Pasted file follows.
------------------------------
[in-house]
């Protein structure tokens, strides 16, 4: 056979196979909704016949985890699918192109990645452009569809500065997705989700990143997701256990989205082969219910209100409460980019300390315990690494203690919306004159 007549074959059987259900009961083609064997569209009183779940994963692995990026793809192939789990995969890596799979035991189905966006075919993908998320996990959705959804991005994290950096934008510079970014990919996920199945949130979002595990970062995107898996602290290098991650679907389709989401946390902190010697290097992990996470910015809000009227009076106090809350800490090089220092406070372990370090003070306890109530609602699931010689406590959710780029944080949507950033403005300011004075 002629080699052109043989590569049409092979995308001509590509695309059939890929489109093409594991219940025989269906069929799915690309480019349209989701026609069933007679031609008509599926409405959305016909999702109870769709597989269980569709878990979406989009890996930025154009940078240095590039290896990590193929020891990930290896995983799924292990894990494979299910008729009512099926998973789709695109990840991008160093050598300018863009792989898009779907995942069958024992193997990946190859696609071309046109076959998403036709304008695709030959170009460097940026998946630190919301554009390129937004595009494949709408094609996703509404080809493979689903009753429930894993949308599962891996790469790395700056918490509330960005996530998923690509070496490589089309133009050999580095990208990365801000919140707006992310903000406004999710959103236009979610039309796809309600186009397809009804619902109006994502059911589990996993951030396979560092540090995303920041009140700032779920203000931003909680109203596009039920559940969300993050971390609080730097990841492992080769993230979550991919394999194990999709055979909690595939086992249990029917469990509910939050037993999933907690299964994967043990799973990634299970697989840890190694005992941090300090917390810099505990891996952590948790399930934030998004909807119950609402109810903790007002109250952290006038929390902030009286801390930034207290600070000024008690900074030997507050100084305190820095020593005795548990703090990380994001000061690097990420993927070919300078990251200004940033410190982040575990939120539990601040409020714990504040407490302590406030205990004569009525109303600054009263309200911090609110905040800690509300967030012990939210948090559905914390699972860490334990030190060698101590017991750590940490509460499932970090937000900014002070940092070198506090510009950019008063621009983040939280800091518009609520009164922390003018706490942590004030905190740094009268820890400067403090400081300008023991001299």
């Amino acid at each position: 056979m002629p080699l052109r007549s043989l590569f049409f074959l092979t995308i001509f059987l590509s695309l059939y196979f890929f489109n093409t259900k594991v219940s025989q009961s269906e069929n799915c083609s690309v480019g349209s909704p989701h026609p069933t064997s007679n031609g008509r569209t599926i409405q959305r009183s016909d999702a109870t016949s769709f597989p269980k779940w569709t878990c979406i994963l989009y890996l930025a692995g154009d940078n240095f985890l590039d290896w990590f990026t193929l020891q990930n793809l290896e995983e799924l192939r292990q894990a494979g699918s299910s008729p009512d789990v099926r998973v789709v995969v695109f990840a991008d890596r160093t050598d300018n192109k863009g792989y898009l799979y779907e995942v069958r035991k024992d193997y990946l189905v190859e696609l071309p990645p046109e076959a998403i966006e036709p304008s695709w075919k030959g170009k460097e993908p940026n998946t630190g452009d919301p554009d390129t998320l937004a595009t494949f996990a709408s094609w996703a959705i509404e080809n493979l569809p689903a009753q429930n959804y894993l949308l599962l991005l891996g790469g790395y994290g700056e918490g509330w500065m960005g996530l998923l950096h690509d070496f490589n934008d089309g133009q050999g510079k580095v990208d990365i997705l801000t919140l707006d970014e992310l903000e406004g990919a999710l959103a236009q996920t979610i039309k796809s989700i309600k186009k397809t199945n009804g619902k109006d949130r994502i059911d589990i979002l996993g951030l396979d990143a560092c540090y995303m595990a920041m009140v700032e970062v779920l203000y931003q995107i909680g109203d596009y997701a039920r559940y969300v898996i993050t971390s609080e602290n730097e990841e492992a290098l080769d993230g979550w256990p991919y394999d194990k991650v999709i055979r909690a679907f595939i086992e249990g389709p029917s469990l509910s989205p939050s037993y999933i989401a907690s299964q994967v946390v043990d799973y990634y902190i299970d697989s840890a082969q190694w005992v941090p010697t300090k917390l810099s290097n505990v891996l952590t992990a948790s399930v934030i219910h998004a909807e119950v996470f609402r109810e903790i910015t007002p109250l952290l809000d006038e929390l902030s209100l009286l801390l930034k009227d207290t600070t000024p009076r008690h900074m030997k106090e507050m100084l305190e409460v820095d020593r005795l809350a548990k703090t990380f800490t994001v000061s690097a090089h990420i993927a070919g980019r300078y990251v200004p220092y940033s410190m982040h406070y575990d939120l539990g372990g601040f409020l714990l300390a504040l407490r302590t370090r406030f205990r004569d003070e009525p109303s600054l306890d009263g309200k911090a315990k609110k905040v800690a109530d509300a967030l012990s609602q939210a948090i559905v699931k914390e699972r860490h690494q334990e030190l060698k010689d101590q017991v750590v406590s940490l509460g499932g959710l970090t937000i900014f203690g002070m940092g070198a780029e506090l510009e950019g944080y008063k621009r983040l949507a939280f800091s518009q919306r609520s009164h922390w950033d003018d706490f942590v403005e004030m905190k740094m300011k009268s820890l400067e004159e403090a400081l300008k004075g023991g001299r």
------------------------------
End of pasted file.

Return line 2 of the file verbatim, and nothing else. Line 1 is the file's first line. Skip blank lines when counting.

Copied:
């Protein structure tokens, strides 16, 4: 056979196979909704016949985890699918192109990645452009569809500065997705989700990143997701256990989205082969219910209100409460980019300390315990690494203690919306004159 007549074959059987259900009961083609064997569209009183779940994963692995990026793809192939789990995969890596799979035991189905966006075919993908998320996990959705959804991005994290950096934008510079970014990919996920199945949130979002595990970062995107898996602290290098991650679907389709989401946390902190010697290097992990996470910015809000009227009076106090809350800490090089220092406070372990370090003070306890109530609602699931010689406590959710780029944080949507950033403005300011004075 002629080699052109043989590569049409092979995308001509590509695309059939890929489109093409594991219940025989269906069929799915690309480019349209989701026609069933007679031609008509599926409405959305016909999702109870769709597989269980569709878990979406989009890996930025154009940078240095590039290896990590193929020891990930290896995983799924292990894990494979299910008729009512099926998973789709695109990840991008160093050598300018863009792989898009779907995942069958024992193997990946190859696609071309046109076959998403036709304008695709030959170009460097940026998946630190919301554009390129937004595009494949709408094609996703509404080809493979689903009753429930894993949308599962891996790469790395700056918490509330960005996530998923690509070496490589089309133009050999580095990208990365801000919140707006992310903000406004999710959103236009979610039309796809309600186009397809009804619902109006994502059911589990996993951030396979560092540090995303920041009140700032779920203000931003909680109203596009039920559940969300993050971390609080730097990841492992080769993230979550991919394999194990999709055979909690595939086992249990029917469990509910939050037993999933907690299964994967043990799973990634299970697989840890190694005992941090300090917390810099505990891996952590948790399930934030998004909807119950609402109810903790007002109250952290006038929390902030009286801390930034207290600070000024008690900074030997507050100084305190820095020593005795548990703090990380994001000061690097990420993927070919300078990251200004940033410190982040575990939120539990601040409020714990504040407490302590406030205990004569009525109303600054009263309200911090609110905040800690509300967030012990939210948090559905914390699972860490334990030190060698101590017991750590940490509460499932970090937000900014002070940092070198506090510009950019008063621009983040939280800091518009609520009164922390003018706490942590004030905190740094009268820890400067403090400081300008023991001299």